When Holmes looks at urban high schools in tough neighborhoods—like Adams in Cleveland and Shabazz in Newark—he sees a system in which too many students plunge through cracks. He believes the school system is too focused on pushing all students toward a college education—when some may be better served by being introduced to careers like plumbing, electrical, auto repair, cosmetology, culinary arts, or even computer coding.
“Schools have to put themselves in a situation where they change what college is,” Holmes says. “We can’t sit around thinking a four-year college is for everybody. A trade school is college—and people have to stop looking down on them ... We used to do all of this; we used to have different tracks. Then we said tracking is bad. Then budgets got tight, we started competing with charters, and districts started cutting. Now we’ve ended up in a situation where we offer kids less than we had. And that’s despicable.”
A. Robert Gregory, Newark’s assistant superintendent for high schools, commended Holmes’s work but said there’s still a lot of room for improvement. “I think the school still has a long way to go in terms of how they are changing the trajectory of lives for students and the outcomes they are producing,” he said.
Shabazz’s results on the new state assessments were abysmal. The assessments, called the PARCC (Partnership for Assessment of Readiness for College and Careers) test, were given to New Jersey students for the first time last year. Many parents in the state objected to the new test, which is longer and viewed as more difficult than the state test it replaced. Student performance on the PARCC test across the state was considered disappointing.
In language arts, not one 10th-grader at Shabazz reached the level of “meeting expectations,” which is regarded as passing the test. And just 5.6 percent of ninth-graders and 11th-graders passed. In math, no students passed the Algebra II test, while only 4.5 percent passed Geometry and 7 percent passed Algebra I.
Clearly, as Gregory notes, the school’s academic challenges remain monumental. “There are systemic problems that need to be solved,” Gregory says. “When I say systemic, I mean Shabazz inherits a lot of students who enter the school on the first and second grade reading levels. Part of what we’re trying to do in Newark is developing a more comprehensive way to improve those feeder schools so those kids when they enter high school are more prepared than what Shabazz normally inherits.”
A perusal of the top ten GPAs for each grade at Shabazz—listed on the school website with student names—illustrates Gregory’s point. A total of just four students at the school in the 10th, 11th, and 12th grades have GPAs over 3.9. In the senior class, the 10th-highest GPA is 3.19.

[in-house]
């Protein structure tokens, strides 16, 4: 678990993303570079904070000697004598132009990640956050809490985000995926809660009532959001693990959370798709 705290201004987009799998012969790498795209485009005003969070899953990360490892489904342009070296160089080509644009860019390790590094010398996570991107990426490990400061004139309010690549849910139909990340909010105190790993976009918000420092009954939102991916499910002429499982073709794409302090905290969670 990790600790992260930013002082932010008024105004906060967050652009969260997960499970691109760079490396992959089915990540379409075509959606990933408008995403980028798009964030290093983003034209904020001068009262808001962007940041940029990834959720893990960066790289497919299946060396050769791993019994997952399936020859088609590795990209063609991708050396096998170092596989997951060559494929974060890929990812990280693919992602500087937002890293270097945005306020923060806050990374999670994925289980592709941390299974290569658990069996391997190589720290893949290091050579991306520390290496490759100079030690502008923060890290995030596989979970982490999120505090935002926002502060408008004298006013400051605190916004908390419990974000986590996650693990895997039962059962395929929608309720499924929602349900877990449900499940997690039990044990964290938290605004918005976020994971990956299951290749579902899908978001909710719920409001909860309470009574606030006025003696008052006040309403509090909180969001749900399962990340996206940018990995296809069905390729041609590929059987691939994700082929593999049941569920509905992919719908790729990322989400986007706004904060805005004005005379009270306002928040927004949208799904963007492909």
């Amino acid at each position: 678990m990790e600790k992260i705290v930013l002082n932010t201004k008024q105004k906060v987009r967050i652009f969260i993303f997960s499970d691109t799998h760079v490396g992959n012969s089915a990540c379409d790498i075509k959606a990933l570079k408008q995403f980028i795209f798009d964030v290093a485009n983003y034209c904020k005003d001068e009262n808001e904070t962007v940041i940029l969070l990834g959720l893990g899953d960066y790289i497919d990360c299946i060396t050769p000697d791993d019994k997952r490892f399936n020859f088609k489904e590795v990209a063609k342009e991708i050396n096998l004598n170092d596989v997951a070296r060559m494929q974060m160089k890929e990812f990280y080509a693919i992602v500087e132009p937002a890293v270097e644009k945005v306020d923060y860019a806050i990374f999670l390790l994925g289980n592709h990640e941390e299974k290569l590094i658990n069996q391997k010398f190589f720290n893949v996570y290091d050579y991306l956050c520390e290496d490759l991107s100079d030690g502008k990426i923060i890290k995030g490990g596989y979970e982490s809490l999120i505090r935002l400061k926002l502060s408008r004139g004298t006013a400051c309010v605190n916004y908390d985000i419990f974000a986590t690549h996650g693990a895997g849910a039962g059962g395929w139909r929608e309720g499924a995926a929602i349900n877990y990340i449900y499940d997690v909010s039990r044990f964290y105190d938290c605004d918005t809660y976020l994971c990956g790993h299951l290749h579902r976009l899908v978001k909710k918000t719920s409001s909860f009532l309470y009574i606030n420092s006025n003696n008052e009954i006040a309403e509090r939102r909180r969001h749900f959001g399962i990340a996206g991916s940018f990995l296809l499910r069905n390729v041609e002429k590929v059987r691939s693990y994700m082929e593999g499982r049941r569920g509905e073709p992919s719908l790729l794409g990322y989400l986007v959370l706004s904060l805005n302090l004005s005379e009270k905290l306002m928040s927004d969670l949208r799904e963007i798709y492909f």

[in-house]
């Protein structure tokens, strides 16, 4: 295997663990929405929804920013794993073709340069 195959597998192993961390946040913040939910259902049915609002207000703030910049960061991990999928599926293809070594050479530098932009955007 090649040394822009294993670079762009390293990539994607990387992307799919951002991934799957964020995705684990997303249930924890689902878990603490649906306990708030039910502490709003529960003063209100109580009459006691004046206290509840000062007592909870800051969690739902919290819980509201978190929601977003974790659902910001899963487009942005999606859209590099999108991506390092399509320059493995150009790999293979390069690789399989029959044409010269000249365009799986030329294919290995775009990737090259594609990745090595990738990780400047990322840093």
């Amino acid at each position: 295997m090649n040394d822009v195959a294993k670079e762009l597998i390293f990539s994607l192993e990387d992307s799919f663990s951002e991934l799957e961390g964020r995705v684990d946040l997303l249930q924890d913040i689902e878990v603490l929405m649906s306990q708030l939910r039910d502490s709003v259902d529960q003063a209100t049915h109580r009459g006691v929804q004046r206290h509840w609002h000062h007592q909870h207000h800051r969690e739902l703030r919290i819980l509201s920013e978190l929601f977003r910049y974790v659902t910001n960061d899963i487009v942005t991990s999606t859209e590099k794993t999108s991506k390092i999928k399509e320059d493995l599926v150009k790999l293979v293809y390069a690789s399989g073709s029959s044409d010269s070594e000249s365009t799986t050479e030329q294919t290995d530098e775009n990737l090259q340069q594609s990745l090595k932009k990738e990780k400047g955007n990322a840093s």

At more competitive public high schools with dozens of Advanced Placement classes, there would likely be dozens of students with GPAs over 3.9—and a 3.19 GPA would be considered mediocre.
So while the climate of Shabazz has improved impressively, Newark officials know it’s likely that many Shabazz graduates will struggle to compete with their peers from other schools in college.
The failure of many Shabazz students to succeed after graduation is one reason why Mills found it painful to walk away from the students at Shabazz, though he believes he can now influence students on a much larger scale. But he’s pleased to see that his successor is as able to connect with students as he was. “Me and Holmes talk frequently,” Mills said. “I think he has the right heart, the right demeanor and the charisma to get the staff moving in the right direction for what it is he wants to accomplish. It’s a difficult space for him because even though he’s a great guy, he’s still needing to say to people who were part of my team, ‘Well I think there’s a better way to do that’ and then convince them there is a better way. And that’s not easy.”
Mills says when he walked back into Shabazz recently, a female student ran up to give him a big hug. Just then, she saw Holmes walking toward them. “She said to Holmes, ‘You’re my favorite principal, but I knew him first so he’s my favorite principal too,’” Mills recalls.
When he first learned of the opening at Shabazz, Holmes knew that if he got the job he would once again be stepping into a high school that, like the Cleveland school he left behind, was a formerly dreadful place, now transformed and poised for the next level of success. It was a challenge he was ready to take on—and he had never even been to New Jersey.
“I came here from the Midwest to the East Coast ... but I found that the kids were the same,” he says.
Holmes leans forward in his chair. “If the kids know you care, they will do anything for you.”
This post appears courtesy of The Hechinger Report.